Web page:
Bondi or not Bondi: The impact of resolution on accretion and drag force modelling for Supermassive Black Holes

Monthly Notices of the Royal Astronomical Society Oxford University Press 478 (2018) 995–1016-

RS Beckmann, JEG Devriendt, A Slyz

Whilst in galaxy-size simulations, supermassive black holes (SMBH) are entirely handled by sub-grid algorithms, computational power now allows the accretion radius of such objects to be resolved in smaller scale simulations. In this paper, we investigate the impact of resolution on two commonly used SMBH sub-grid algorithms; the Bondi-Hoyle-Lyttleton (BHL) formula for accretion onto a point mass, and the related estimate of the drag force exerted onto a point mass by a gaseous medium. We find that when the accretion region around the black hole scales with resolution, and the BHL formula is evaluated using local mass-averaged quantities, the accretion algorithm smoothly transitions from the analytic BHL formula (at low resolution) to a supply limited accretion (SLA) scheme (at high resolution). However, when a similar procedure is employed to estimate the drag force it can lead to significant errors in its magnitude, and/or apply this force in the wrong direction in highly resolved simulations. At high Mach numbers and for small accretors, we also find evidence of the advective-acoustic instability operating in the adiabatic case, and of an instability developing around the wake's stagnation point in the quasi-isothermal case. Moreover, at very high resolution, and Mach numbers above $\mathcal{M}_\infty \geq 3$, the flow behind the accretion bow shock becomes entirely dominated by these instabilities. As a result, accretion rates onto the black hole drop by about an order of magnitude in the adiabatic case, compared to the analytic BHL formula.

Fluctuating feedback-regulated escape fraction of ionizing radiation in low-mass, high-redshift galaxies

Monthly Notices of the Royal Astronomical Society Oxford University Press 470 (2017) 224-239

M Trebitsch, J Blaizot, J Rosdahl, J Devriendt, A Slyz

Low-mass galaxies are thought to provide the bulk of the ionizing radiation necessary to reionize the Universe. The amount of photons escaping the galaxies is poorly constrained theoretically, and difficult to measure observationally. Yet it is an essential parameter of reionization models.We study in detail how ionizing radiation can leak from high-redshift galaxies. For this purpose, we use a series of high-resolution radiation hydrodynamics simulations, zooming on three dwarf galaxies in a cosmological context. We find that the energy and momentum input from the supernova explosions has a pivotal role in regulating the escape fraction by disrupting dense star-forming clumps, and clearing sightlines in the halo. In the absence of supernovae, photons are absorbed very locally, within the birth clouds of massive stars. We follow the time evolution of the escape fraction and find that it can vary by more than six orders of magnitude. This explains the large scatter in the value of the escape fraction found by previous studies. This fast variability also impacts the observability of the sources of reionization: a survey even as deep as M 1500 = -14 would miss about half of the underlying population of Lyman-continuum emitters.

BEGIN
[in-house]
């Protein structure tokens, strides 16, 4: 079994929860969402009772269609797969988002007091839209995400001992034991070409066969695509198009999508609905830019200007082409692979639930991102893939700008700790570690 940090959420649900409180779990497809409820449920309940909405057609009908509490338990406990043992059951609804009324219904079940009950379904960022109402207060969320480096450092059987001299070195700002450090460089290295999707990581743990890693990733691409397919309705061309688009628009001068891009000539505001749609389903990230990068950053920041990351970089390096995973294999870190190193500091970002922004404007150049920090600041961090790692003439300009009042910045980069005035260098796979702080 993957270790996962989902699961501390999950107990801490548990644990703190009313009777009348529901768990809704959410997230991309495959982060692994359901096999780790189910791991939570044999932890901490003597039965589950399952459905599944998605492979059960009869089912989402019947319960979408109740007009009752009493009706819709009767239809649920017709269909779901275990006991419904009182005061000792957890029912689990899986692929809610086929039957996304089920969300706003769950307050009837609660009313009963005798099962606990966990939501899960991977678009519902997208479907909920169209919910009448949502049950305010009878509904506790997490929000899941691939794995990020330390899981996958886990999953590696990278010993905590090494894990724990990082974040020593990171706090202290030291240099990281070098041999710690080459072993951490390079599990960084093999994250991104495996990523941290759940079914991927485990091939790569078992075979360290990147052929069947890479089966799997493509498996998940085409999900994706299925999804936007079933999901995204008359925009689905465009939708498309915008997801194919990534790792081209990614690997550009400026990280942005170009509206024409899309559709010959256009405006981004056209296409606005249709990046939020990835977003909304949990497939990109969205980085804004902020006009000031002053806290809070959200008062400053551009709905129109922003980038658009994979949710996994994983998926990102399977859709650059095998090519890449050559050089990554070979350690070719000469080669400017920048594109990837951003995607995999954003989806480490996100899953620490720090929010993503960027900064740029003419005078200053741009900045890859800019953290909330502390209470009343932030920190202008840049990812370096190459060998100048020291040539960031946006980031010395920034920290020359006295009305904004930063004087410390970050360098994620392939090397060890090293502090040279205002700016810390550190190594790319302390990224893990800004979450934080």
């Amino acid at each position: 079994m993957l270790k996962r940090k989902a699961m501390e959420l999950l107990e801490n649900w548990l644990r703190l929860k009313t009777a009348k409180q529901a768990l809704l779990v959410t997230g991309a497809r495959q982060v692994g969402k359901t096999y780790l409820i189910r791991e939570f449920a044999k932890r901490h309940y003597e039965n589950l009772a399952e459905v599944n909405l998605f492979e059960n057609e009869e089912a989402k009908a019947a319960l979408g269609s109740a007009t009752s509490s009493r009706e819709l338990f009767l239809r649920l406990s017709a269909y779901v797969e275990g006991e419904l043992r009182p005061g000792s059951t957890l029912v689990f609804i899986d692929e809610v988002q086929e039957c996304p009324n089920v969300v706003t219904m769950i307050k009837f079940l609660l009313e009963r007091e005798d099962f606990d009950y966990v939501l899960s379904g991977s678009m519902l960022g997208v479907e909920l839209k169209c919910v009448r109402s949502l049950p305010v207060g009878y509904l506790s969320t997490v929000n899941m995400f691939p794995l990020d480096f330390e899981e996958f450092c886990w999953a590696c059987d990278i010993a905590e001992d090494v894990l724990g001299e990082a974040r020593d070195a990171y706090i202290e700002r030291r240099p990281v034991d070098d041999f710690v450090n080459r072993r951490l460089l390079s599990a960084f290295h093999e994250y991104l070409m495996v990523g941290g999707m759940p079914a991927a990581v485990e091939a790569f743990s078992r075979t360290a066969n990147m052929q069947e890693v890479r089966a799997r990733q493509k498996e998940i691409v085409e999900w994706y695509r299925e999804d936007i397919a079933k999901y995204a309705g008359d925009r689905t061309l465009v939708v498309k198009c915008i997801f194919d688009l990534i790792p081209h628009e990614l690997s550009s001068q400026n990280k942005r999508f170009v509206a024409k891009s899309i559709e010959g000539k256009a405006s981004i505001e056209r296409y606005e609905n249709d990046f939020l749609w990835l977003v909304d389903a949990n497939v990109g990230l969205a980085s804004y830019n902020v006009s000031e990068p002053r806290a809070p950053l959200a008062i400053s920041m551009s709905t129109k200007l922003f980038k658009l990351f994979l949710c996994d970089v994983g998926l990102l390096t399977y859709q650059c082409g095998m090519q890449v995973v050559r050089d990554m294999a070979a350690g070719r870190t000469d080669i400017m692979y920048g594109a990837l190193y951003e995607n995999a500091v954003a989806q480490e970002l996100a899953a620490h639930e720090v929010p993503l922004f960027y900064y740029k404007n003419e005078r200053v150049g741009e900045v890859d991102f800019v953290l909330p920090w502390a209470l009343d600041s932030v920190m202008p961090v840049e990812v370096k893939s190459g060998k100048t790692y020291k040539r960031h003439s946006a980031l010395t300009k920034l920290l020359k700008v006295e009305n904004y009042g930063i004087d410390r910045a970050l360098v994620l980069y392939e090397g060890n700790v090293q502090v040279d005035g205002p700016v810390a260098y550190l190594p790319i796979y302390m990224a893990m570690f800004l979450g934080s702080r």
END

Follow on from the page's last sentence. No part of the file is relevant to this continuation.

Cosmic evolution of stellar quenching by AGN feedback: clues from the Horizon-AGN simulation

Monthly Notices of the Royal Astronomical Society Oxford University Press 472 (2017) 949-965

RS Beckmann, J Devriendt, AD Slyz, S Peirani, MLA Richardson, Y Dubois, C Pichon, NE Chisari, S Kaviraj, CMC Laigle, M Volonteri

The observed massive end of the local galaxy stellar mass function is steeper than its predicted dark matter (DM) halo counterpart in the standard $\Lambda $CDM paradigm. We investigate how active galactic nuclei (AGN) feedback can account for such a reduction in the stellar content of massive galaxies, through an influence on the gas content of their interstellar (ISM) and circum-galactic medium (CGM). We isolate the impact of AGNs by comparing two simulations from the HORIZON suite, which are identical except that one includes super massive black holes (SMBH) and related feedback. This allows us to cross-identify individual galaxies between these simulations and quantify the effect of AGN feedback on their properties, such as stellar mass and gas outflows. We find that the most massive galaxies ($ \rm M_{*} \geq 3 \times 10^{11} M_\odot $) are quenched to the extent that their stellar masses decrease by about 80% at $z=0$. More generally, SMBHs affect their host halo through a combination of outflows that reduce their baryonic mass, particularly for galaxies in the mass range $ \rm 10^9 M_\odot \leq M_{*} \leq 10^{11} M_\odot $, and a disruption of central gas inflows, which limits in-situ star formation, particularly massive galaxies with $ \rm M_{*} \approx10^{11} M_\odot $. As a result of these processes, net gas inflows onto massive galaxies drop by up to 70%. Finally, we measure a redshift evolution in the stellar mass ratio of twin galaxies with and without AGN feedback, with galaxies of a given stellar mass showing stronger signs of quenching earlier on. This evolution is driven by a progressive flattening of the $\rm M_{SMBH}-M_* $ relation for galaxies with $\rm M_{*} \leq 10^{10} M_\odot $ as redshift decreases, which translates into smaller SBMHs being harboured by galaxies of any fixed stellar mass, and indicates stronger AGN feedback at higher redshift.